Tweespoor­ing the Botswana wilds

Land Rover AFRICA Magazine - - CONTENTS - Schalk Ver­wey

Wild an­i­mals, dodgy traf­fic of­fi­cials and treach­er­ous river cross­ings are just some of the things that Schalk Ver­wey and his fam­ily came across dur­ing their re­cent Botswana trip.

A mul­ti­tude of game, spec­tac­u­lar rivers and su­perb camp­sites had Landy nut and happy trav­eller Schalk Ver­wey and his fam­ily gasp­ing in amaze­ment on their ad­ven­ture through Botswana. Here is the sec­ond in­stal­ment of their epic African ad­ven­ture.

We ex­ited the Mabuase­hube gate (on our way to Tautona Lodge near Ghanzi) with a mix­ture of gusto and an­tic­i­pa­tion. The tweespoor track proved less chal­leng­ing than the road to the gate from the south, and we pro­ceeded un­event­fully via Hukuntsi to Ghanzi with am­ple day­light to spare. Want­ing to leave early the next morn­ing, we filled up at Ghanzi and pro­ceeded to Tautona Lodge, oth­er­wise known as the Lodge of the Lion.

The lion’s share

There is a badly cor­ru­gated 5 km stretch of road from the high­way (A3) to the lodge. With the tyres still be­low pres­sure com­ing from Mabua, the Landy han­dled it well, but we passed a group of bik­ers who clearly strug­gled with the heav­ily laden bikes. Sadly, as we were merely there overnight, we did not have time to visit the lion fa­cil­i­ties at the lodge. Tautona of­fers a va­ri­ety of op­por­tu­ni­ties to get up close with chee­tah and lion. The chee­tah feed­ing is quite some­thing, but view­ing the kings of the Kala­hari, hold­ing month-old lion cubs and spend­ing time in the cage with the older cubs was ex­cep­tional.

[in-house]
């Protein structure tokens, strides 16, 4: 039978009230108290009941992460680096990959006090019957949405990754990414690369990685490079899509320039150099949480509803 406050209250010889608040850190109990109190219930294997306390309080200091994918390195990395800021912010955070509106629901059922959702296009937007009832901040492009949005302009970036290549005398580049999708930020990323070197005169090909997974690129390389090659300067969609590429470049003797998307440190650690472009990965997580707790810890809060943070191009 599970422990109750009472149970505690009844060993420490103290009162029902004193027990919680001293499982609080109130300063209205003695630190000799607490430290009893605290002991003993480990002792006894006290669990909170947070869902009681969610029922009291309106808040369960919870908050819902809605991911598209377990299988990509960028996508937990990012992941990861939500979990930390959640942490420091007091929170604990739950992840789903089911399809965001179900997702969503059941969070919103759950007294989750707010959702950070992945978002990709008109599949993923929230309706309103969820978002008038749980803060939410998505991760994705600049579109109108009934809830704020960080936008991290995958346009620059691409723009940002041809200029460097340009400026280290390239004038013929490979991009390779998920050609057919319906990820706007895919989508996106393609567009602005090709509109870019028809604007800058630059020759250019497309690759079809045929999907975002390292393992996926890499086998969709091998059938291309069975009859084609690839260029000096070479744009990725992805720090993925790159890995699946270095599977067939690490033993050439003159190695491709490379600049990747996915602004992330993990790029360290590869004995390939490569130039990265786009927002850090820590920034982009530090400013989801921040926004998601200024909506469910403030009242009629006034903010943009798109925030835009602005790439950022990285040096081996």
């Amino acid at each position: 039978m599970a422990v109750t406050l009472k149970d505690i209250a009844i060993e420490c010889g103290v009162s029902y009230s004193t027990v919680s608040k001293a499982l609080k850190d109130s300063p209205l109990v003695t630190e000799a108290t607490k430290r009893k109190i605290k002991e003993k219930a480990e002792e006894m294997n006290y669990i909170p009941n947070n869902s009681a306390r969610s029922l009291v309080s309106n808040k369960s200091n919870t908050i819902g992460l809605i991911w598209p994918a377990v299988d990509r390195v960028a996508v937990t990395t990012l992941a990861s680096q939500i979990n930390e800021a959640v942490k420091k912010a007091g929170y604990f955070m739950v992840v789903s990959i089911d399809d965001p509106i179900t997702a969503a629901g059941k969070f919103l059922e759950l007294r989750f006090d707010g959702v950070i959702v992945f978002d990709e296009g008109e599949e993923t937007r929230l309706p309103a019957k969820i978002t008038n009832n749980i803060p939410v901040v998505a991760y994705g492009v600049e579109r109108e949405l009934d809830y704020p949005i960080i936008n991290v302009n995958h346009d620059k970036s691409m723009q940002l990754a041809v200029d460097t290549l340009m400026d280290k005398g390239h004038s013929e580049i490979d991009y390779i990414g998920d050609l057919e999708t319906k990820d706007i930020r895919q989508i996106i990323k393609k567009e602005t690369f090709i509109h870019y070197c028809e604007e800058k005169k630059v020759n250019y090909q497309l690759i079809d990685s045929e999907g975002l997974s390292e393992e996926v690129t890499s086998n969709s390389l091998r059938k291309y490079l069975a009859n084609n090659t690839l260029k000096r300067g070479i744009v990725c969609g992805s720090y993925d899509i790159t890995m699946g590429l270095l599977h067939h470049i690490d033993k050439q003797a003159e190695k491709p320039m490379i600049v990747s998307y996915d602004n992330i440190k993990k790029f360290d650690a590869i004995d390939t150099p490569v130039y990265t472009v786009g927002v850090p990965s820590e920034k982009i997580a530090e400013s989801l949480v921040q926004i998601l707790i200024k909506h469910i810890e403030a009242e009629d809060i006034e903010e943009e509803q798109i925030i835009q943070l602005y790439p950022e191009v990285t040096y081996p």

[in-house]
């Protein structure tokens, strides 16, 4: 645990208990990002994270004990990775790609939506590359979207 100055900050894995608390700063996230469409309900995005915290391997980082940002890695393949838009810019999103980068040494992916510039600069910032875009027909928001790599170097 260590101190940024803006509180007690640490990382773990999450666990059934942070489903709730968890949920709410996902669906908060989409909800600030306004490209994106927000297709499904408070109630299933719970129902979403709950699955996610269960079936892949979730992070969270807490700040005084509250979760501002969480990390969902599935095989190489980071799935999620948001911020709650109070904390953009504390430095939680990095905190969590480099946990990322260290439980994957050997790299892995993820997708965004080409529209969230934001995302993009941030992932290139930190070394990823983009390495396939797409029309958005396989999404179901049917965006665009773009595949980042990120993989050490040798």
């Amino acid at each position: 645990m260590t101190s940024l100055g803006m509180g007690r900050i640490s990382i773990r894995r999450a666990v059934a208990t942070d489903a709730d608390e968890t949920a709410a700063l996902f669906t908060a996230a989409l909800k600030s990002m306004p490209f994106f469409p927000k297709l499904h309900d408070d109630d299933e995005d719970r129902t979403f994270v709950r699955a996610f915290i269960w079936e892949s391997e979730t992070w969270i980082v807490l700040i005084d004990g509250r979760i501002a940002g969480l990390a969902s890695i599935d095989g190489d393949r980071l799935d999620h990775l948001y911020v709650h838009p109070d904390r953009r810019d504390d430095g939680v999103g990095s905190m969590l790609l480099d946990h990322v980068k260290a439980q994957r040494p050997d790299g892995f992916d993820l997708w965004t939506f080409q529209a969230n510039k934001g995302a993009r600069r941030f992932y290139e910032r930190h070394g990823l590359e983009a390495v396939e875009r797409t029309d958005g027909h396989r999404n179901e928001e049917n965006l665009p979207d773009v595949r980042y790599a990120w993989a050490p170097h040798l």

The long arm of the law

We left for Maun the next morn­ing. Apart from the road­works and the nor­mal cat­tle and don­key en­coun­ters (Botswana’s equiv­a­lent to speed bumps), the go­ing was good. Charl and I took turns to drive. Set­tling into ca­sual con­ver­sa­tion and lis­ten­ing to mu­sic, roughly mid­way be­tween the road-split at Se­hithwa and Maun, a uni­formed lady stepped into the road in front of us, sig­nalling for us to pull over to the side of the road. I was con­vinced that I drove be­low the speed limit. I donned my best pos­si­ble smile, and walked up to the traf­fic of­fi­cer who in­formed me that I had been do­ing 77 km/h in a 60 km/h zone, and I was wel­come to in­spect the read­ing on the radar. Some­how we must have missed the last 60 km/h sign. I ex­plained to the lady that I was gen­uinely un­der the im­pres­sion that it was an 80 km/h zone and there­fore not speed­ing on pur­pose.